In the year Expanding since 1983, the hospital-based transport service has rounded up and transported nearly 100,000 patients by air and ground ambulance in the Mid-Atlantic region.
Columbia, MD., June 28, 2023 /PRNewswire/ — MedStar Health is celebrating the foundational and enduring legacy of MedStar Transport, which pioneered life-saving air medivac service 40 years ago.
It’s on July 3, 1983, MedSTAR Transport Pioneering hospital-based air medical services at Washington DCFlying from the area of the first critical care patient Prince William County, Virginiafor the hospital now known as MedStar Washington Hospital Center. Since then, the program has grown to four air ambulance helicopters, ten ground ambulance fleets, a dedicated communications center, and approximately 120 medical providers, flight crew members, communications specialists and other patient care teams. – Atlantic region and more for 40 years.
“It’s an amazing development and an amazing achievement,” he said. M. Joy DrassMD, executive vice president and chief operating officer of MedStar Health, who also served as the program’s first medical director and flew with the crew on the first MedSTAR transport flight. According to Dr. Drass, the first patient suffered a spinal cord injury and required urgent intervention at MedStar Washington Hospital Center and later rehabilitation services at what is now MedStar National Rehabilitation Hospital.
“It’s really a good example of how Medstar transport goes beyond ambulances and helicopters,” Dr. Drass said. “It’s a system of care that gives patients hope for everything they need for their journey.”
“As medical director of our air and ground teams, I am thrilled to be a part of this critical service that continues to grow with MedStar Health’s full support so patients can get the care they need, when they need it,” he said. MedSTAR Transport Medical Director J. Matthew SasserMD. “Long before I started working for MedStar Health, I asked MedStar Transport to transport critical patients who needed more intensive care than my hospitals could provide. Their teams demonstrated professionalism then and we still do today.”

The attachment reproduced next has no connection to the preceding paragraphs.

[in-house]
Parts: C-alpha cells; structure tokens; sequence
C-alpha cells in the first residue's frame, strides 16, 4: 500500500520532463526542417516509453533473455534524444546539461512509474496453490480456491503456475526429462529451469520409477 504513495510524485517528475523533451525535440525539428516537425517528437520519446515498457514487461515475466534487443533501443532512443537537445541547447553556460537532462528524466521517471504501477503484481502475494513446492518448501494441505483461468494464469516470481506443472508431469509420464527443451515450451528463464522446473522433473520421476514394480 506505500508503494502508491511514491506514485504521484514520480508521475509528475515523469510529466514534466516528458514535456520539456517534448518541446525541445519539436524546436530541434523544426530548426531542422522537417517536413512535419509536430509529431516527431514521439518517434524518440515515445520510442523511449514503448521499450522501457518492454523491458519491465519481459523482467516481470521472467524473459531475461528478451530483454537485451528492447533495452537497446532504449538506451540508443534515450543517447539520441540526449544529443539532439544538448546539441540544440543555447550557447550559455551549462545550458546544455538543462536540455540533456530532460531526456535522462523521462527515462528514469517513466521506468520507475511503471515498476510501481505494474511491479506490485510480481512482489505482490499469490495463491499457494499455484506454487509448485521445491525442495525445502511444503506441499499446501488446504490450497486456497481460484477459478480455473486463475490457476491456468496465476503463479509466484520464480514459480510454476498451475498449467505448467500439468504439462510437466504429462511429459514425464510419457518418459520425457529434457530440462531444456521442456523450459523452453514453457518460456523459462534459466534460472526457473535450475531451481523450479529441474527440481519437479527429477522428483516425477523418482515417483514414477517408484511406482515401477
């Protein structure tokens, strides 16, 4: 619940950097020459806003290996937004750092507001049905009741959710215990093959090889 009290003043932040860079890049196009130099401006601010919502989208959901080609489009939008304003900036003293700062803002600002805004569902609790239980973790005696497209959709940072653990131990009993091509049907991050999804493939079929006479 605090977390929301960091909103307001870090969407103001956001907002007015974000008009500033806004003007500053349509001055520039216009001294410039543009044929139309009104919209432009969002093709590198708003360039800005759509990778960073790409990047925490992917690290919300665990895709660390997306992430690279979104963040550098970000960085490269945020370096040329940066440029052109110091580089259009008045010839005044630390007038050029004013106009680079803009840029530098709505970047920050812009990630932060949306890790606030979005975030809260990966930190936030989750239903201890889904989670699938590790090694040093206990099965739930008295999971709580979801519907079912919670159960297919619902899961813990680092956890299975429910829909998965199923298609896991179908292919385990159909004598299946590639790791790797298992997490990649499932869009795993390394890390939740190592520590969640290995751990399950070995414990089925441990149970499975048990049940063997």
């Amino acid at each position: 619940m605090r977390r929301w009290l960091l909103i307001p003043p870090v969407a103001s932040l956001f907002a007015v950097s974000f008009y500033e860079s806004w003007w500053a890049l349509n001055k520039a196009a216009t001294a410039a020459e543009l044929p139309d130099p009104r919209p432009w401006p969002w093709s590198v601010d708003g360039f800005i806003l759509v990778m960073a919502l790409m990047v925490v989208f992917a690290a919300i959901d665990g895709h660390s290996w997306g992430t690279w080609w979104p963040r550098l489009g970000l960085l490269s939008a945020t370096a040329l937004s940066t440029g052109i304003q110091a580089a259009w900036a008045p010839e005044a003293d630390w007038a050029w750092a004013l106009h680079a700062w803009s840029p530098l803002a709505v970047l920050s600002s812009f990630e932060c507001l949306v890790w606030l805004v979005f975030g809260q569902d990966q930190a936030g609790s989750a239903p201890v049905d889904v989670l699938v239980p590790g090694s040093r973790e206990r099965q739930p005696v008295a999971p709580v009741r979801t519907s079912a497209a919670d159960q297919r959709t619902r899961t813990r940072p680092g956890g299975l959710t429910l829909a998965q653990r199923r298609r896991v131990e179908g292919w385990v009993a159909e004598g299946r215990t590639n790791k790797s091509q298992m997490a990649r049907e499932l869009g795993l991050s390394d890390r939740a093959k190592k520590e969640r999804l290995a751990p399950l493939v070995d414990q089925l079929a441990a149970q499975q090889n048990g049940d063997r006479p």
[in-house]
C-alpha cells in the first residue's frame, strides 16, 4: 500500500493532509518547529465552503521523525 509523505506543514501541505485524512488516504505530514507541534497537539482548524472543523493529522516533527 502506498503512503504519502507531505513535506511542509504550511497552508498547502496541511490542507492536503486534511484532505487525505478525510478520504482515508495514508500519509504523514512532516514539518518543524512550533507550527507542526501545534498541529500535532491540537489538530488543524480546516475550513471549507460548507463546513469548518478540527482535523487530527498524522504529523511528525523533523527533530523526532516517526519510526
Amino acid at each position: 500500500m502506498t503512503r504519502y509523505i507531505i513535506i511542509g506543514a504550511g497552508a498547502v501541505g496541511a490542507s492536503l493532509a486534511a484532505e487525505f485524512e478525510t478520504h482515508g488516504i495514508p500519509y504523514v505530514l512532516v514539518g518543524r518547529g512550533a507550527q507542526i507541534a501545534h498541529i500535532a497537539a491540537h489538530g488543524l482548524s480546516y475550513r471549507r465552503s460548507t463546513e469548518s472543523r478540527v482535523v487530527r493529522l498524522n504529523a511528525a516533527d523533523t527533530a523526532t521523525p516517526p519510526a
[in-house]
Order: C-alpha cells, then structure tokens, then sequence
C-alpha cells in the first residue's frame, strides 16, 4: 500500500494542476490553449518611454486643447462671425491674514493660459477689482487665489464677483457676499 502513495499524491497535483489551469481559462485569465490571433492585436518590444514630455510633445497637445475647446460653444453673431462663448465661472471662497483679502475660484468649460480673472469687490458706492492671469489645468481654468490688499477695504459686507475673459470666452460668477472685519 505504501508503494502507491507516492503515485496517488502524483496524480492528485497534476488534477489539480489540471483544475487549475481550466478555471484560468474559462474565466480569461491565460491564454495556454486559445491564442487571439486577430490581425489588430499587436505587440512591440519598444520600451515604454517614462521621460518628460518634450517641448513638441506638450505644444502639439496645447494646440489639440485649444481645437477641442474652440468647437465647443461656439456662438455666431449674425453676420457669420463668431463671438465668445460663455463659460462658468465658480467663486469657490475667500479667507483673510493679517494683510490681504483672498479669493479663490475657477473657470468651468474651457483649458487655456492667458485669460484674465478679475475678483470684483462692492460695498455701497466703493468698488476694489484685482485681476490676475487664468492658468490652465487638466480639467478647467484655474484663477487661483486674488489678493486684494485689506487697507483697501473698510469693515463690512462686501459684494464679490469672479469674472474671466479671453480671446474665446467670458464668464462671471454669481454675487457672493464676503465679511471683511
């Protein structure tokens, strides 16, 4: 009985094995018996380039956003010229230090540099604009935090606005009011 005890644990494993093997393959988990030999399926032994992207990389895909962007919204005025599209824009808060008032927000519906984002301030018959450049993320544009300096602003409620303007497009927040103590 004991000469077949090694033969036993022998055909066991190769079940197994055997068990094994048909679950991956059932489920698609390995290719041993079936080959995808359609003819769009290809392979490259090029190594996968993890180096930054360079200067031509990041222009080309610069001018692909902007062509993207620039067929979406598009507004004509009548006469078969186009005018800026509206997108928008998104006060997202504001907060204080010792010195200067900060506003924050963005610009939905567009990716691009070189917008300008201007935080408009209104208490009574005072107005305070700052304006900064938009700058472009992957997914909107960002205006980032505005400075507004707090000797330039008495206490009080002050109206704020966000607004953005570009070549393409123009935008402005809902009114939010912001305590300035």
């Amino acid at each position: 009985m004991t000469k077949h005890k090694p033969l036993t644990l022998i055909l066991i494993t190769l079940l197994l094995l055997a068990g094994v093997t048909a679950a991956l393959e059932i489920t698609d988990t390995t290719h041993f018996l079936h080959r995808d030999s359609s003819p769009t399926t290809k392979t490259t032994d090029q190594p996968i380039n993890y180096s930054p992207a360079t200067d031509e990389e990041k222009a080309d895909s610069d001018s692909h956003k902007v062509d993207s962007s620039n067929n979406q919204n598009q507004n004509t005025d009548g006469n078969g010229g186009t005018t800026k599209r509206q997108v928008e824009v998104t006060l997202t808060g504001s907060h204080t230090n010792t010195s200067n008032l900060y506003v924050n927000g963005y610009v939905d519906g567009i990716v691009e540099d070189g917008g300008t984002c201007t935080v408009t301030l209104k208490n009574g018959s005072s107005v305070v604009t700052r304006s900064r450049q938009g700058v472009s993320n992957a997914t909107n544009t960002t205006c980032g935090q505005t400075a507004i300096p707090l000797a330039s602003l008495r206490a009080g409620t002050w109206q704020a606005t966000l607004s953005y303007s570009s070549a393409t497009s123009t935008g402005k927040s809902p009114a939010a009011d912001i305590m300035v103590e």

The cornerstone of care
Today, the service cares for about 6,000 patients a year, most of whom start at community hospitals in the region and require a high level of care. In addition to MedStar Washington Hospital Center and local community hospitals, MedStar Health hospitals with helipads where MedSTAR transports can land and take off with patients include:
- MedStar Georgetown University Hospital
- MedStar Franklin Square Medical Center
- MedStar Montgomery Medical Center
- MedStar Southern Maryland Hospital Center
- MedStar St. Mary’s Hospital
- MedStar Union Memorial Hospital
Because MedStar Health relies on MedStar Transport – a 40% increase in transport volume – patient transport has become critical during the Covid-19 pandemic to distribute critically ill patients across the health system. The service’s sophisticated communication and transfer center and the newly appointed triple officer system have ensured that all patients with medical conditions receive the necessary support by preventing any individual hospitals from being overburdened. As a result, MedStar Health cares for one in four of the region’s Covid-19 patients.
“The pandemic was the best we’ve ever seen, but it stretched us to be better,” Dr. Drass said. “Today, health care is delivered in many different places. MedSTAR Transport is a safety net that allows us to move patients, if necessary, even when they need higher care. It is a distributed care delivery network and an integral part. The foundations of our MedStar Health System.”
The light of hope
Initially, MedSTAR Transport emphasized the response to critical accident and injury scenes to treat and transport trauma patients. Washington DC, location. Four decades later, the program still transfers patients from emergency situations to nearby Level 1 trauma. The most famous example of this was when the Medstar Transport Air Ambulance was one of the first medvac helicopters to land at the Pentagon during the 9/11 attacks to rescue injured personnel. Medstar Transport was the only civilian medivac program allowed to continue its critical mission in this region during the national airspace shutdown.